Now before we get all crazy (like the proponents against IR) like Mary says, no one is arguing for some kind of sit and read without any prior or ongoing instruction or conferencing. I am arguing for giving students tools and giving them the space to use them. All students. Last year I had students show tremendous growth as they discovered a love of reading. How did that happen? Independent reading and conferencing. Pull out had never worked. The student was in grade 6 at a grade 4 level. The last I taught them they had been in grade 3 at a grade 2 level. Behind but not insurmountable. Then they fell into the land of Soulless intervention. Photocopied readers, rooms of isolation and time away from peers. Growth of any degree halted and a resentment of reading began. In grade 6 I started the year with a question I learned in PD, “Describe yourself as a reader” the answer sticks with me. “I am not a reader, I am behind and have to read those little books.” We talked about what he was interested in and what books might be interesting. We started with articles and worked towards novels. He read alone, checked in with me, we made our own running records and analyzed mistakes then read INDEPENDENTLY some more. He grew as a reader and I grew as a learner. We can’t get better at something without practice. A coach does not limit their players potential by making them do a drill in isolation separate from their team and we should not limit our students potential by telling them they can’t read independently in class until they are better readers. They will become better readers by getting that time. They will build their confidence in both reading and themselves. The best part? They become part of a community that they have been missing from. A community of readers that are proud to share their books. Yes books, not photocopied readers about penguin migration.
We can’t allow the voices that oppose independent reading to control the conversation through their bullying and calls to “get out more” we need to display the power in choice, the power in community. The power in reading free and independent with the tools we have been taught to use.
Think for a moment, you are running behind by no fault of your own. Meeting friends for dinner you are stuck in traffic. You arrive late and your friends have already ordered and have these delicious meals in front of them. You go to order but the waiter says, “Sorry the kitchen is closed, but here are some breadsticks” And you just have to be happy with the breadsticks while your friends are eating steak. NO ONE JUST WANTS BREADSTICKS!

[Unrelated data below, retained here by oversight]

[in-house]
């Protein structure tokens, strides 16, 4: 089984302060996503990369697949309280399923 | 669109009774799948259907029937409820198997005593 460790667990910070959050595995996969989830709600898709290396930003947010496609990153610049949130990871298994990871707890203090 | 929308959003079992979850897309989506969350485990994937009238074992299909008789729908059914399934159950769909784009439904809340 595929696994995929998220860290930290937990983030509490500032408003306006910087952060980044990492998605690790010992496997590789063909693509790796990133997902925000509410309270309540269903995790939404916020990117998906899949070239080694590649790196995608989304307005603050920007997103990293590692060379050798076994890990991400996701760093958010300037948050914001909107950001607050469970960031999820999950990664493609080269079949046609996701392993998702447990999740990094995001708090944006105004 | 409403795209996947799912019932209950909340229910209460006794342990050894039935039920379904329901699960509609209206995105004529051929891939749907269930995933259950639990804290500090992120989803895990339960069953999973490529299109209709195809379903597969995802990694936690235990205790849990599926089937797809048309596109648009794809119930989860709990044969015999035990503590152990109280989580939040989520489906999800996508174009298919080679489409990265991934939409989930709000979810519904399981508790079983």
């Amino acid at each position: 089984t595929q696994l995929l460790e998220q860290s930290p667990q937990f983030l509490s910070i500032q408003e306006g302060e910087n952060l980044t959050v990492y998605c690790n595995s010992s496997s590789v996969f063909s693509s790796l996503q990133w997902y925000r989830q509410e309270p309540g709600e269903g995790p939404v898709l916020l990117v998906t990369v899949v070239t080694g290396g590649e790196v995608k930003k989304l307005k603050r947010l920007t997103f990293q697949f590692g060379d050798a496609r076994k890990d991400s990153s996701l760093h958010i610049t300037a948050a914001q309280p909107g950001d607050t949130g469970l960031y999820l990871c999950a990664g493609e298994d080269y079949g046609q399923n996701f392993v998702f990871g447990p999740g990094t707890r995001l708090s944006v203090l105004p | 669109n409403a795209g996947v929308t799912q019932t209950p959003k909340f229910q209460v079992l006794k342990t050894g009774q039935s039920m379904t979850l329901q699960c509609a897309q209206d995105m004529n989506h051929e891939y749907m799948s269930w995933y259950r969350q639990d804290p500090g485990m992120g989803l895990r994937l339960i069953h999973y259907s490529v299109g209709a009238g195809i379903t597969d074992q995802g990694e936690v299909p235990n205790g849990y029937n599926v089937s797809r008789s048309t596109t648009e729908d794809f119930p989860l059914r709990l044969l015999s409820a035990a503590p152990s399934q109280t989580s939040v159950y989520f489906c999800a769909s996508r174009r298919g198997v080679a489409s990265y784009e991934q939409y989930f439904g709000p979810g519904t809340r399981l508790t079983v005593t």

Don’t be the teacher that makes kids eats breadsticks while their friends are eating steak. For heaven’s sake open the kitchen. Books are there for reading, not segregation, kids have enough problems getting access to books outside of school if it is just time, parental influence or poverty. Limiting them access in school, where they should be safe to learn, isn’t just bad practice it is cruel. Independent reading is that time students get to discover themselves as readers, find the books they love, the characters they can’t get enough of. It is the time they need to practice the skills they are developing. It is that practice that we can include all our students in for even 10 minutes a day where everyone feels a part of the community. That is what school should be about. No some stupid program that they have to do that isolates them and puts them on display as “less than” all at the same time.
I appreciate those who joined us this week and my dear friends in the Curiosity Crew for their additions. I hope we can do it again.